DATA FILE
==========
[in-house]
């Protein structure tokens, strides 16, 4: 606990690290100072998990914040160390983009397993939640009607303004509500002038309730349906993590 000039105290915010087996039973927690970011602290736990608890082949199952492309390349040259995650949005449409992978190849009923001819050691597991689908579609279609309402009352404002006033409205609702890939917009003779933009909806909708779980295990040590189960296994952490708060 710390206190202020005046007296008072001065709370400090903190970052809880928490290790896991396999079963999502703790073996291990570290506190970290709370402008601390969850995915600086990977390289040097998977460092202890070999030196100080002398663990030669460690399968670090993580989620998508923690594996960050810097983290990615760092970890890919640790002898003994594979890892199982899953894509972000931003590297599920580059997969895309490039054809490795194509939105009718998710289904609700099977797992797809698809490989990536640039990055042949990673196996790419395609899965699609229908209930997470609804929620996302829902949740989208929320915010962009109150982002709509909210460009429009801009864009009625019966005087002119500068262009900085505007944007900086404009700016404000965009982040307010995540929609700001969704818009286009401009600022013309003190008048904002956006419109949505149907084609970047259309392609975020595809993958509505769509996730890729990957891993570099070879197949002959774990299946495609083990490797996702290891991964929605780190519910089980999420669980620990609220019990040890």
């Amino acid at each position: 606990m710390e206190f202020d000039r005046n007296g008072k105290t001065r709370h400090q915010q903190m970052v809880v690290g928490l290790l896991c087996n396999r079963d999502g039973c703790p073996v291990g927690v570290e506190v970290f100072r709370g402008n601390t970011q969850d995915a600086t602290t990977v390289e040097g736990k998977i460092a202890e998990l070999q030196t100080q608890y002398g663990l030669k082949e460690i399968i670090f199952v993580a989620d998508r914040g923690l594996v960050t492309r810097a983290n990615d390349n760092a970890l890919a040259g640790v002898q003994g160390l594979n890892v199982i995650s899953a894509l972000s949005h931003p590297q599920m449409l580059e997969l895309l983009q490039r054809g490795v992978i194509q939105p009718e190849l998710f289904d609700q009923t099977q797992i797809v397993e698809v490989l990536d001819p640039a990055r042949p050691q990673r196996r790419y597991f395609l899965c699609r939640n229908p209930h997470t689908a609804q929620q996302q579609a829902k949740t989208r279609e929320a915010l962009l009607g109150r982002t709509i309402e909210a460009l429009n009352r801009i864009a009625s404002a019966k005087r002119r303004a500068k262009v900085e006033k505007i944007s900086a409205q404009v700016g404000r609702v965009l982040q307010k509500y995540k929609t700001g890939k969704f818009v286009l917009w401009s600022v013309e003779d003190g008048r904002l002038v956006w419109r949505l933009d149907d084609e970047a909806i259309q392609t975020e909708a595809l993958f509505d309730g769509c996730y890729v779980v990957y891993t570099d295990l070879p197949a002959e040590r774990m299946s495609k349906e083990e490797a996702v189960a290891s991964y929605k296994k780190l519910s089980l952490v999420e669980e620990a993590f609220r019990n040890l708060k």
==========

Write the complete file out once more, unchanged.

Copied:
[in-house]
């Protein structure tokens, strides 16, 4: 606990690290100072998990914040160390983009397993939640009607303004509500002038309730349906993590 000039105290915010087996039973927690970011602290736990608890082949199952492309390349040259995650949005449409992978190849009923001819050691597991689908579609279609309402009352404002006033409205609702890939917009003779933009909806909708779980295990040590189960296994952490708060 710390206190202020005046007296008072001065709370400090903190970052809880928490290790896991396999079963999502703790073996291990570290506190970290709370402008601390969850995915600086990977390289040097998977460092202890070999030196100080002398663990030669460690399968670090993580989620998508923690594996960050810097983290990615760092970890890919640790002898003994594979890892199982899953894509972000931003590297599920580059997969895309490039054809490795194509939105009718998710289904609700099977797992797809698809490989990536640039990055042949990673196996790419395609899965699609229908209930997470609804929620996302829902949740989208929320915010962009109150982002709509909210460009429009801009864009009625019966005087002119500068262009900085505007944007900086404009700016404000965009982040307010995540929609700001969704818009286009401009600022013309003190008048904002956006419109949505149907084609970047259309392609975020595809993958509505769509996730890729990957891993570099070879197949002959774990299946495609083990490797996702290891991964929605780190519910089980999420669980620990609220019990040890």
């Amino acid at each position: 606990m710390e206190f202020d000039r005046n007296g008072k105290t001065r709370h400090q915010q903190m970052v809880v690290g928490l290790l896991c087996n396999r079963d999502g039973c703790p073996v291990g927690v570290e506190v970290f100072r709370g402008n601390t970011q969850d995915a600086t602290t990977v390289e040097g736990k998977i460092a202890e998990l070999q030196t100080q608890y002398g663990l030669k082949e460690i399968i670090f199952v993580a989620d998508r914040g923690l594996v960050t492309r810097a983290n990615d390349n760092a970890l890919a040259g640790v002898q003994g160390l594979n890892v199982i995650s899953a894509l972000s949005h931003p590297q599920m449409l580059e997969l895309l983009q490039r054809g490795v992978i194509q939105p009718e190849l998710f289904d609700q009923t099977q797992i797809v397993e698809v490989l990536d001819p640039a990055r042949p050691q990673r196996r790419y597991f395609l899965c699609r939640n229908p209930h997470t689908a609804q929620q996302q579609a829902k949740t989208r279609e929320a915010l962009l009607g109150r982002t709509i309402e909210a460009l429009n009352r801009i864009a009625s404002a019966k005087r002119r303004a500068k262009v900085e006033k505007i944007s900086a409205q404009v700016g404000r609702v965009l982040q307010k509500y995540k929609t700001g890939k969704f818009v286009l917009w401009s600022v013309e003779d003190g008048r904002l002038v956006w419109r949505l933009d149907d084609e970047a909806i259309q392609t975020e909708a595809l993958f509505d309730g769509c996730y890729v779980v990957y891993t570099d295990l070879p197949a002959e040590r774990m299946s495609k349906e083990e490797a996702v189960a290891s991964y929605k296994k780190l519910s089980l952490v999420e669980e620990a993590f609220r019990n040890l708060k």